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The value of trustworthy data and how to get it

Do you consider yourself data-driven? Do you use the data you have to make informed, strategic decisions? If so, you’re in good company. In fact, more than 80 percent of organizations believe that data is an integral part of forming their business strategy. With such an emphasis on making informed decisions, it’s really important to trust the data you’re working with. Right?

While having trustworthy data is a necessary prerequisite to making informed decisions, our most recent study, the 2017 global data management benchmark report, finds that less than half of organizations globally actually trust their data to make important business decisions. With diminished confidence in data, business leaders tend to rely on gut feelings or educated guesses to make decisions.

And this can increase a business’s risk exposure. Our study also finds that 52 percent of organizations say that a lack of confidence in data contributes to an increased threat of non-compliance and regulatory penalties. In addition, it also affects customer loyalty and the customer experience. After all, if you don’t have confidence in your data, how can you even hope to have a more personalized customer experience or really know your consumer to make decisions at all?

Businesses today can’t afford to make decisions based on assumptions. If your business lacks confidence in the quality of your data, you’ll need to work quickly to fix the problem. But for many organizations, it’s hard to know where to start.

How to know if your data is trustworthy

Generally speaking, good data that is trusted will deliver value back to your organization. While the definition of value can vary, trusted data will deliver on things like convenience, better products, better services, and so on. If your data is not delivering value to your organization, there is likely a lapse in one (or more) of the following areas: credibility, reliability, transparency, or origination.


Your data’s reputation can have a big psychological effect on how much confidence you have in your data. How do people in your organization or on your closer team talk about the quality of your data? If individuals within your organizations spread rumors about unreliable data, like constantly having to double-check address or phone numbers before using them, you may begin to question the information the next time you go to use it. The delays caused by rumors like this can lead to diminished worker productivity and, ultimately, lost revenue to your business. 


How have your first-hand experiences with your data been? Have your interactions with your data been largely positive, or have you gotten burned by inaccurate data in the past? Do you have automated quality checks in place (like real-time validation tools), or do you rely on manual processes to catch errors? If you rely on manual processes, it’s likely that you’re the one catching the errors—or, worse, they’re slipping through and leading to a poor customer experience. Either way, it’s hard to forget an experience with bad data, so your personal experiences heavily influence your perceived trust of the data you have.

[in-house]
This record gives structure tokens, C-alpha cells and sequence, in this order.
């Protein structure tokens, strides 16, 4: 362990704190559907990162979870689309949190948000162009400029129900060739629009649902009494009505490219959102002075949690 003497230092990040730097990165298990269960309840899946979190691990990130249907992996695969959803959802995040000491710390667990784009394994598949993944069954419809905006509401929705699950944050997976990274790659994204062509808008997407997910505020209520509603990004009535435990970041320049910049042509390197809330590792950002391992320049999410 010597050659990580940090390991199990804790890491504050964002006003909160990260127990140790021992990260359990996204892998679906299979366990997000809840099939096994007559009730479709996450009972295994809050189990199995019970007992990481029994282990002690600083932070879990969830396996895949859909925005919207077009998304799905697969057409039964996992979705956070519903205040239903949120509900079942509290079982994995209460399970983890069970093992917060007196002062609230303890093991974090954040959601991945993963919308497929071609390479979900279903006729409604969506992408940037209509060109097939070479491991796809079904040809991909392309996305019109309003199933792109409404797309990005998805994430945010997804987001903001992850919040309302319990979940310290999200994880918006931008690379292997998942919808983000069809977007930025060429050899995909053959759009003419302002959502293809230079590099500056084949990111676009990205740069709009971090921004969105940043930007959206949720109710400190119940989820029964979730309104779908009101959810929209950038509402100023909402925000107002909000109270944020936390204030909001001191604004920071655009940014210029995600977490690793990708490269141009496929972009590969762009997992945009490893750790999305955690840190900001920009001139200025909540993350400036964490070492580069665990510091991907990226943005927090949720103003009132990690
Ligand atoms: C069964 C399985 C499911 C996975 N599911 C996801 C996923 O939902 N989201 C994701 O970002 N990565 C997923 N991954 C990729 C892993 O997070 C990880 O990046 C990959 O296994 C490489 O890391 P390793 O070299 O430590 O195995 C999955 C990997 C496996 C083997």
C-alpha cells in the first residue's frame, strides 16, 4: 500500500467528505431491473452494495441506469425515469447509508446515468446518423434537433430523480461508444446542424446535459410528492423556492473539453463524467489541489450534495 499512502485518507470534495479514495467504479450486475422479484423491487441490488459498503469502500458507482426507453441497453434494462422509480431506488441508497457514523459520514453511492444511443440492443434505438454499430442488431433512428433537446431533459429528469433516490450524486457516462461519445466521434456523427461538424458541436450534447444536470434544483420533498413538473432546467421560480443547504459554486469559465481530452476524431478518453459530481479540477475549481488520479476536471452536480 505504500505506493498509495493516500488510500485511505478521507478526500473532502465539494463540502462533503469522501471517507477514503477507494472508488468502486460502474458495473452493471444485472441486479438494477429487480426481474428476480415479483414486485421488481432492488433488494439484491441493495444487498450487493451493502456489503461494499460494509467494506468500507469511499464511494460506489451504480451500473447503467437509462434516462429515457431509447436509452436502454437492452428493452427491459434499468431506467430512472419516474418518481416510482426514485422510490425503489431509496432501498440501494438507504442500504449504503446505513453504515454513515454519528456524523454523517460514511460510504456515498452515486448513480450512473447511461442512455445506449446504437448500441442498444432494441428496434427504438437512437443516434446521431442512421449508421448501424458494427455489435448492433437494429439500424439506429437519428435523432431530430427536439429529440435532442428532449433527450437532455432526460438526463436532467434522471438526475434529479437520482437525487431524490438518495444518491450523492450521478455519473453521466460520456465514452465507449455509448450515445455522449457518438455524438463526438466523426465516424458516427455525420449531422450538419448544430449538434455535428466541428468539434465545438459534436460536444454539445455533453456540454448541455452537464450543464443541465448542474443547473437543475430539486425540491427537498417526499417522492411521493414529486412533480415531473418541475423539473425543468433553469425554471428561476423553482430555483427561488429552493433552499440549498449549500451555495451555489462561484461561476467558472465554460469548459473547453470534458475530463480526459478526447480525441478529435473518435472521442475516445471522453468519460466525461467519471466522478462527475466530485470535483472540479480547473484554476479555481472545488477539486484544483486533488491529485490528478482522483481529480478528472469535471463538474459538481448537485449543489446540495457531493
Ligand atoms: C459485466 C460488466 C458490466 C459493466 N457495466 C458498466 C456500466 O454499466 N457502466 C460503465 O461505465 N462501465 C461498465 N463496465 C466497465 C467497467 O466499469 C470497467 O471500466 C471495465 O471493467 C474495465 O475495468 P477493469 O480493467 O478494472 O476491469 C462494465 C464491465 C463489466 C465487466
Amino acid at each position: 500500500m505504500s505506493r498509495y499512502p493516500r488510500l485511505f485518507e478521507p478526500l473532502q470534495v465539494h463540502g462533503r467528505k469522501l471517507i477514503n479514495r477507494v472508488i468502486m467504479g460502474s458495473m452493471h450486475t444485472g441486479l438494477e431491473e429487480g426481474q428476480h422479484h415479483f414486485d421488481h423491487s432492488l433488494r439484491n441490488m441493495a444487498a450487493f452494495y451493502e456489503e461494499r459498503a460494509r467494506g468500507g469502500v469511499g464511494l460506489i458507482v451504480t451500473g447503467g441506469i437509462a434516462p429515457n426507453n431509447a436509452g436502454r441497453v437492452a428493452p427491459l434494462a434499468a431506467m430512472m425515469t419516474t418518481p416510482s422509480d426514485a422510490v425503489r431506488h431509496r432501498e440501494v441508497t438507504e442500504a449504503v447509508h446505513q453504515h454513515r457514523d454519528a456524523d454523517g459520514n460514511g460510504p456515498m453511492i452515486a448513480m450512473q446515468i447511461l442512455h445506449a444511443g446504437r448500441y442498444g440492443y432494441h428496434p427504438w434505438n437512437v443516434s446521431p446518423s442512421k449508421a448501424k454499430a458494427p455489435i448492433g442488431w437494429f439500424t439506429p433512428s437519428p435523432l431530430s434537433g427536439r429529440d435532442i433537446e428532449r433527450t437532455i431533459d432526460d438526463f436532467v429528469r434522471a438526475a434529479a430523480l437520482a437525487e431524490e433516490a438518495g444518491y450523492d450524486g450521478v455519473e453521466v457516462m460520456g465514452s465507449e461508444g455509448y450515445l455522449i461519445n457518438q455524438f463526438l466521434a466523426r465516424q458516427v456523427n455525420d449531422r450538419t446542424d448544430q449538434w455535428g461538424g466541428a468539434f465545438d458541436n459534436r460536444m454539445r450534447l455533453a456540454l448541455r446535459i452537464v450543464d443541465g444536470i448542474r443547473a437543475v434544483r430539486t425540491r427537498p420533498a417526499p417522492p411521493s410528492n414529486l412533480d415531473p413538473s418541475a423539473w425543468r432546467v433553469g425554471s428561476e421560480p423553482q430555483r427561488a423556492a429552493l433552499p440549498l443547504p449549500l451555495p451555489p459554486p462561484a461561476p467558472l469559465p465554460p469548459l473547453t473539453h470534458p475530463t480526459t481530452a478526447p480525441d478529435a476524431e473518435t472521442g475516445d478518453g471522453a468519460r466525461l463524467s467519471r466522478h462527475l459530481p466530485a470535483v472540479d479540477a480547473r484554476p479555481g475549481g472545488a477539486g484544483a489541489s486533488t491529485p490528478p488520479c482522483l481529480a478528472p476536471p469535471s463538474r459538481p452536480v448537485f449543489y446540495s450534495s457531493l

The worst data is the bad data you don’t see. Do you have visibility into the quality of your data either by dashboards or regular reports? Even being able to see the uniqueness and completeness of values in your dataset can go a long way toward building confidence in the quality of your data. To do that, you’ll want a solution that can run full-volume analyses, not just samples of data. Further, being able to monitor your data over time will give you much more confidence in its quality—and even enable you to gauge the effectiveness of your governance around it. 


You should always know where your data came from and the circumstances under which it was created. Does your organization track the lineage of your data as it is standardized and transformed over time? Making decisions on data with unknown origins can be risky business, so knowing the lineage is key for confident decision-making.


If you’re lacking confidence in your data, start by taking a good look at these four areas to identify where you could use some help. By establishing a solid foundation in each of these areas, you can begin to derive real value from your data assets. Remember, your data program is only as good as the quality of the data you have, so that should always be at the forefront of your strategy. 

For more insight on building trustworthy data, view a recording of our 30-minute webinar “Inside the circle of trust: Data management for modern enterprises.”

Interested in more data quality benchmarks? Download the full report.

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